The only control I have is to accept and allow each day, or to fight every moment and rob myself the pleasures that each moment bring. Control is only a feeling, and it’s a feeling born of fear and disappointment. I don’t know about you, but that’s not something I really want in my life.

Until next time,

Craft no harm

 

Moriah

Friday’s Flock – The Mighty Ox & How NOT to Handle Mucking the Sheep Pen

The Mighty Ox

 

I always wanted a pony growing up. I’m a good rider, and I trained hunter/jumper. I’m also good at using a horse to round up, drive, and cut cattle. I was never horse obsessed, but I was definitely horsey. So, I was excited to get my first horse. Then I was relieved to rehome her. Living with a horse and riding a retired champion are very different experiences. Somehow I expect them to act more like cattle.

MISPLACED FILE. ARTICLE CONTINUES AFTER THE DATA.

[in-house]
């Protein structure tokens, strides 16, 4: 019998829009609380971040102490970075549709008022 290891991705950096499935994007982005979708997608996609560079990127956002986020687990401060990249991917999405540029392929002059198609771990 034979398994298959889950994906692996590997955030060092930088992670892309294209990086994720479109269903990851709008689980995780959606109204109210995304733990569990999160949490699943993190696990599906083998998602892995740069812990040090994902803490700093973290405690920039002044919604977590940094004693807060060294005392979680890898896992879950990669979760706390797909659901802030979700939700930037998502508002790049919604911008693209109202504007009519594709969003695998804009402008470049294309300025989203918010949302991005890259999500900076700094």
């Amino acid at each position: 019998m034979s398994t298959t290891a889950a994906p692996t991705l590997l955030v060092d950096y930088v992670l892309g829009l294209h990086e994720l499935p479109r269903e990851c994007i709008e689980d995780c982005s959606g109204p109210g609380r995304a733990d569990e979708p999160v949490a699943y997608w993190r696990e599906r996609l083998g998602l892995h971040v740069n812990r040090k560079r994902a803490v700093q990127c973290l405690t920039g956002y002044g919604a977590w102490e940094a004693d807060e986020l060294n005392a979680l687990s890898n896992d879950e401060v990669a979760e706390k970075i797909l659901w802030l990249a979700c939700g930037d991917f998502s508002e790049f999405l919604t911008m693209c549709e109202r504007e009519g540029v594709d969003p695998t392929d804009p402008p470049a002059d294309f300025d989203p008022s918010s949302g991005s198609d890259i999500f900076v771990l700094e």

So, when Bossy had a calf in 2016 I decided we needed an ox. Duke just isn’t cut out for life as a riding ox. He knows every command, he loves to do what you tell him. But, he’s a hot mess on his top line with a shark fin down his back. If you’re looking for a year old Jersey to pull, I have a deal for you!

So, a few months ago I decided to train Asset as an ox. He’s my little bottle mini Jersey. He has always looked and acted more like a little doe than a steer. He isn’t especially bright either, but he’s sweet, calm, loves me, and has a smooth back. He just can’t figure out right from left.

A few weeks ago we were walking through the woods. He heard a squirrel in the bushes and jumped between me and the bush, pawing in a challenge.  Yeah. That’s my boy and his heart of gold. He’ll never be big and strong, but he’s my mighty ox.


Mucking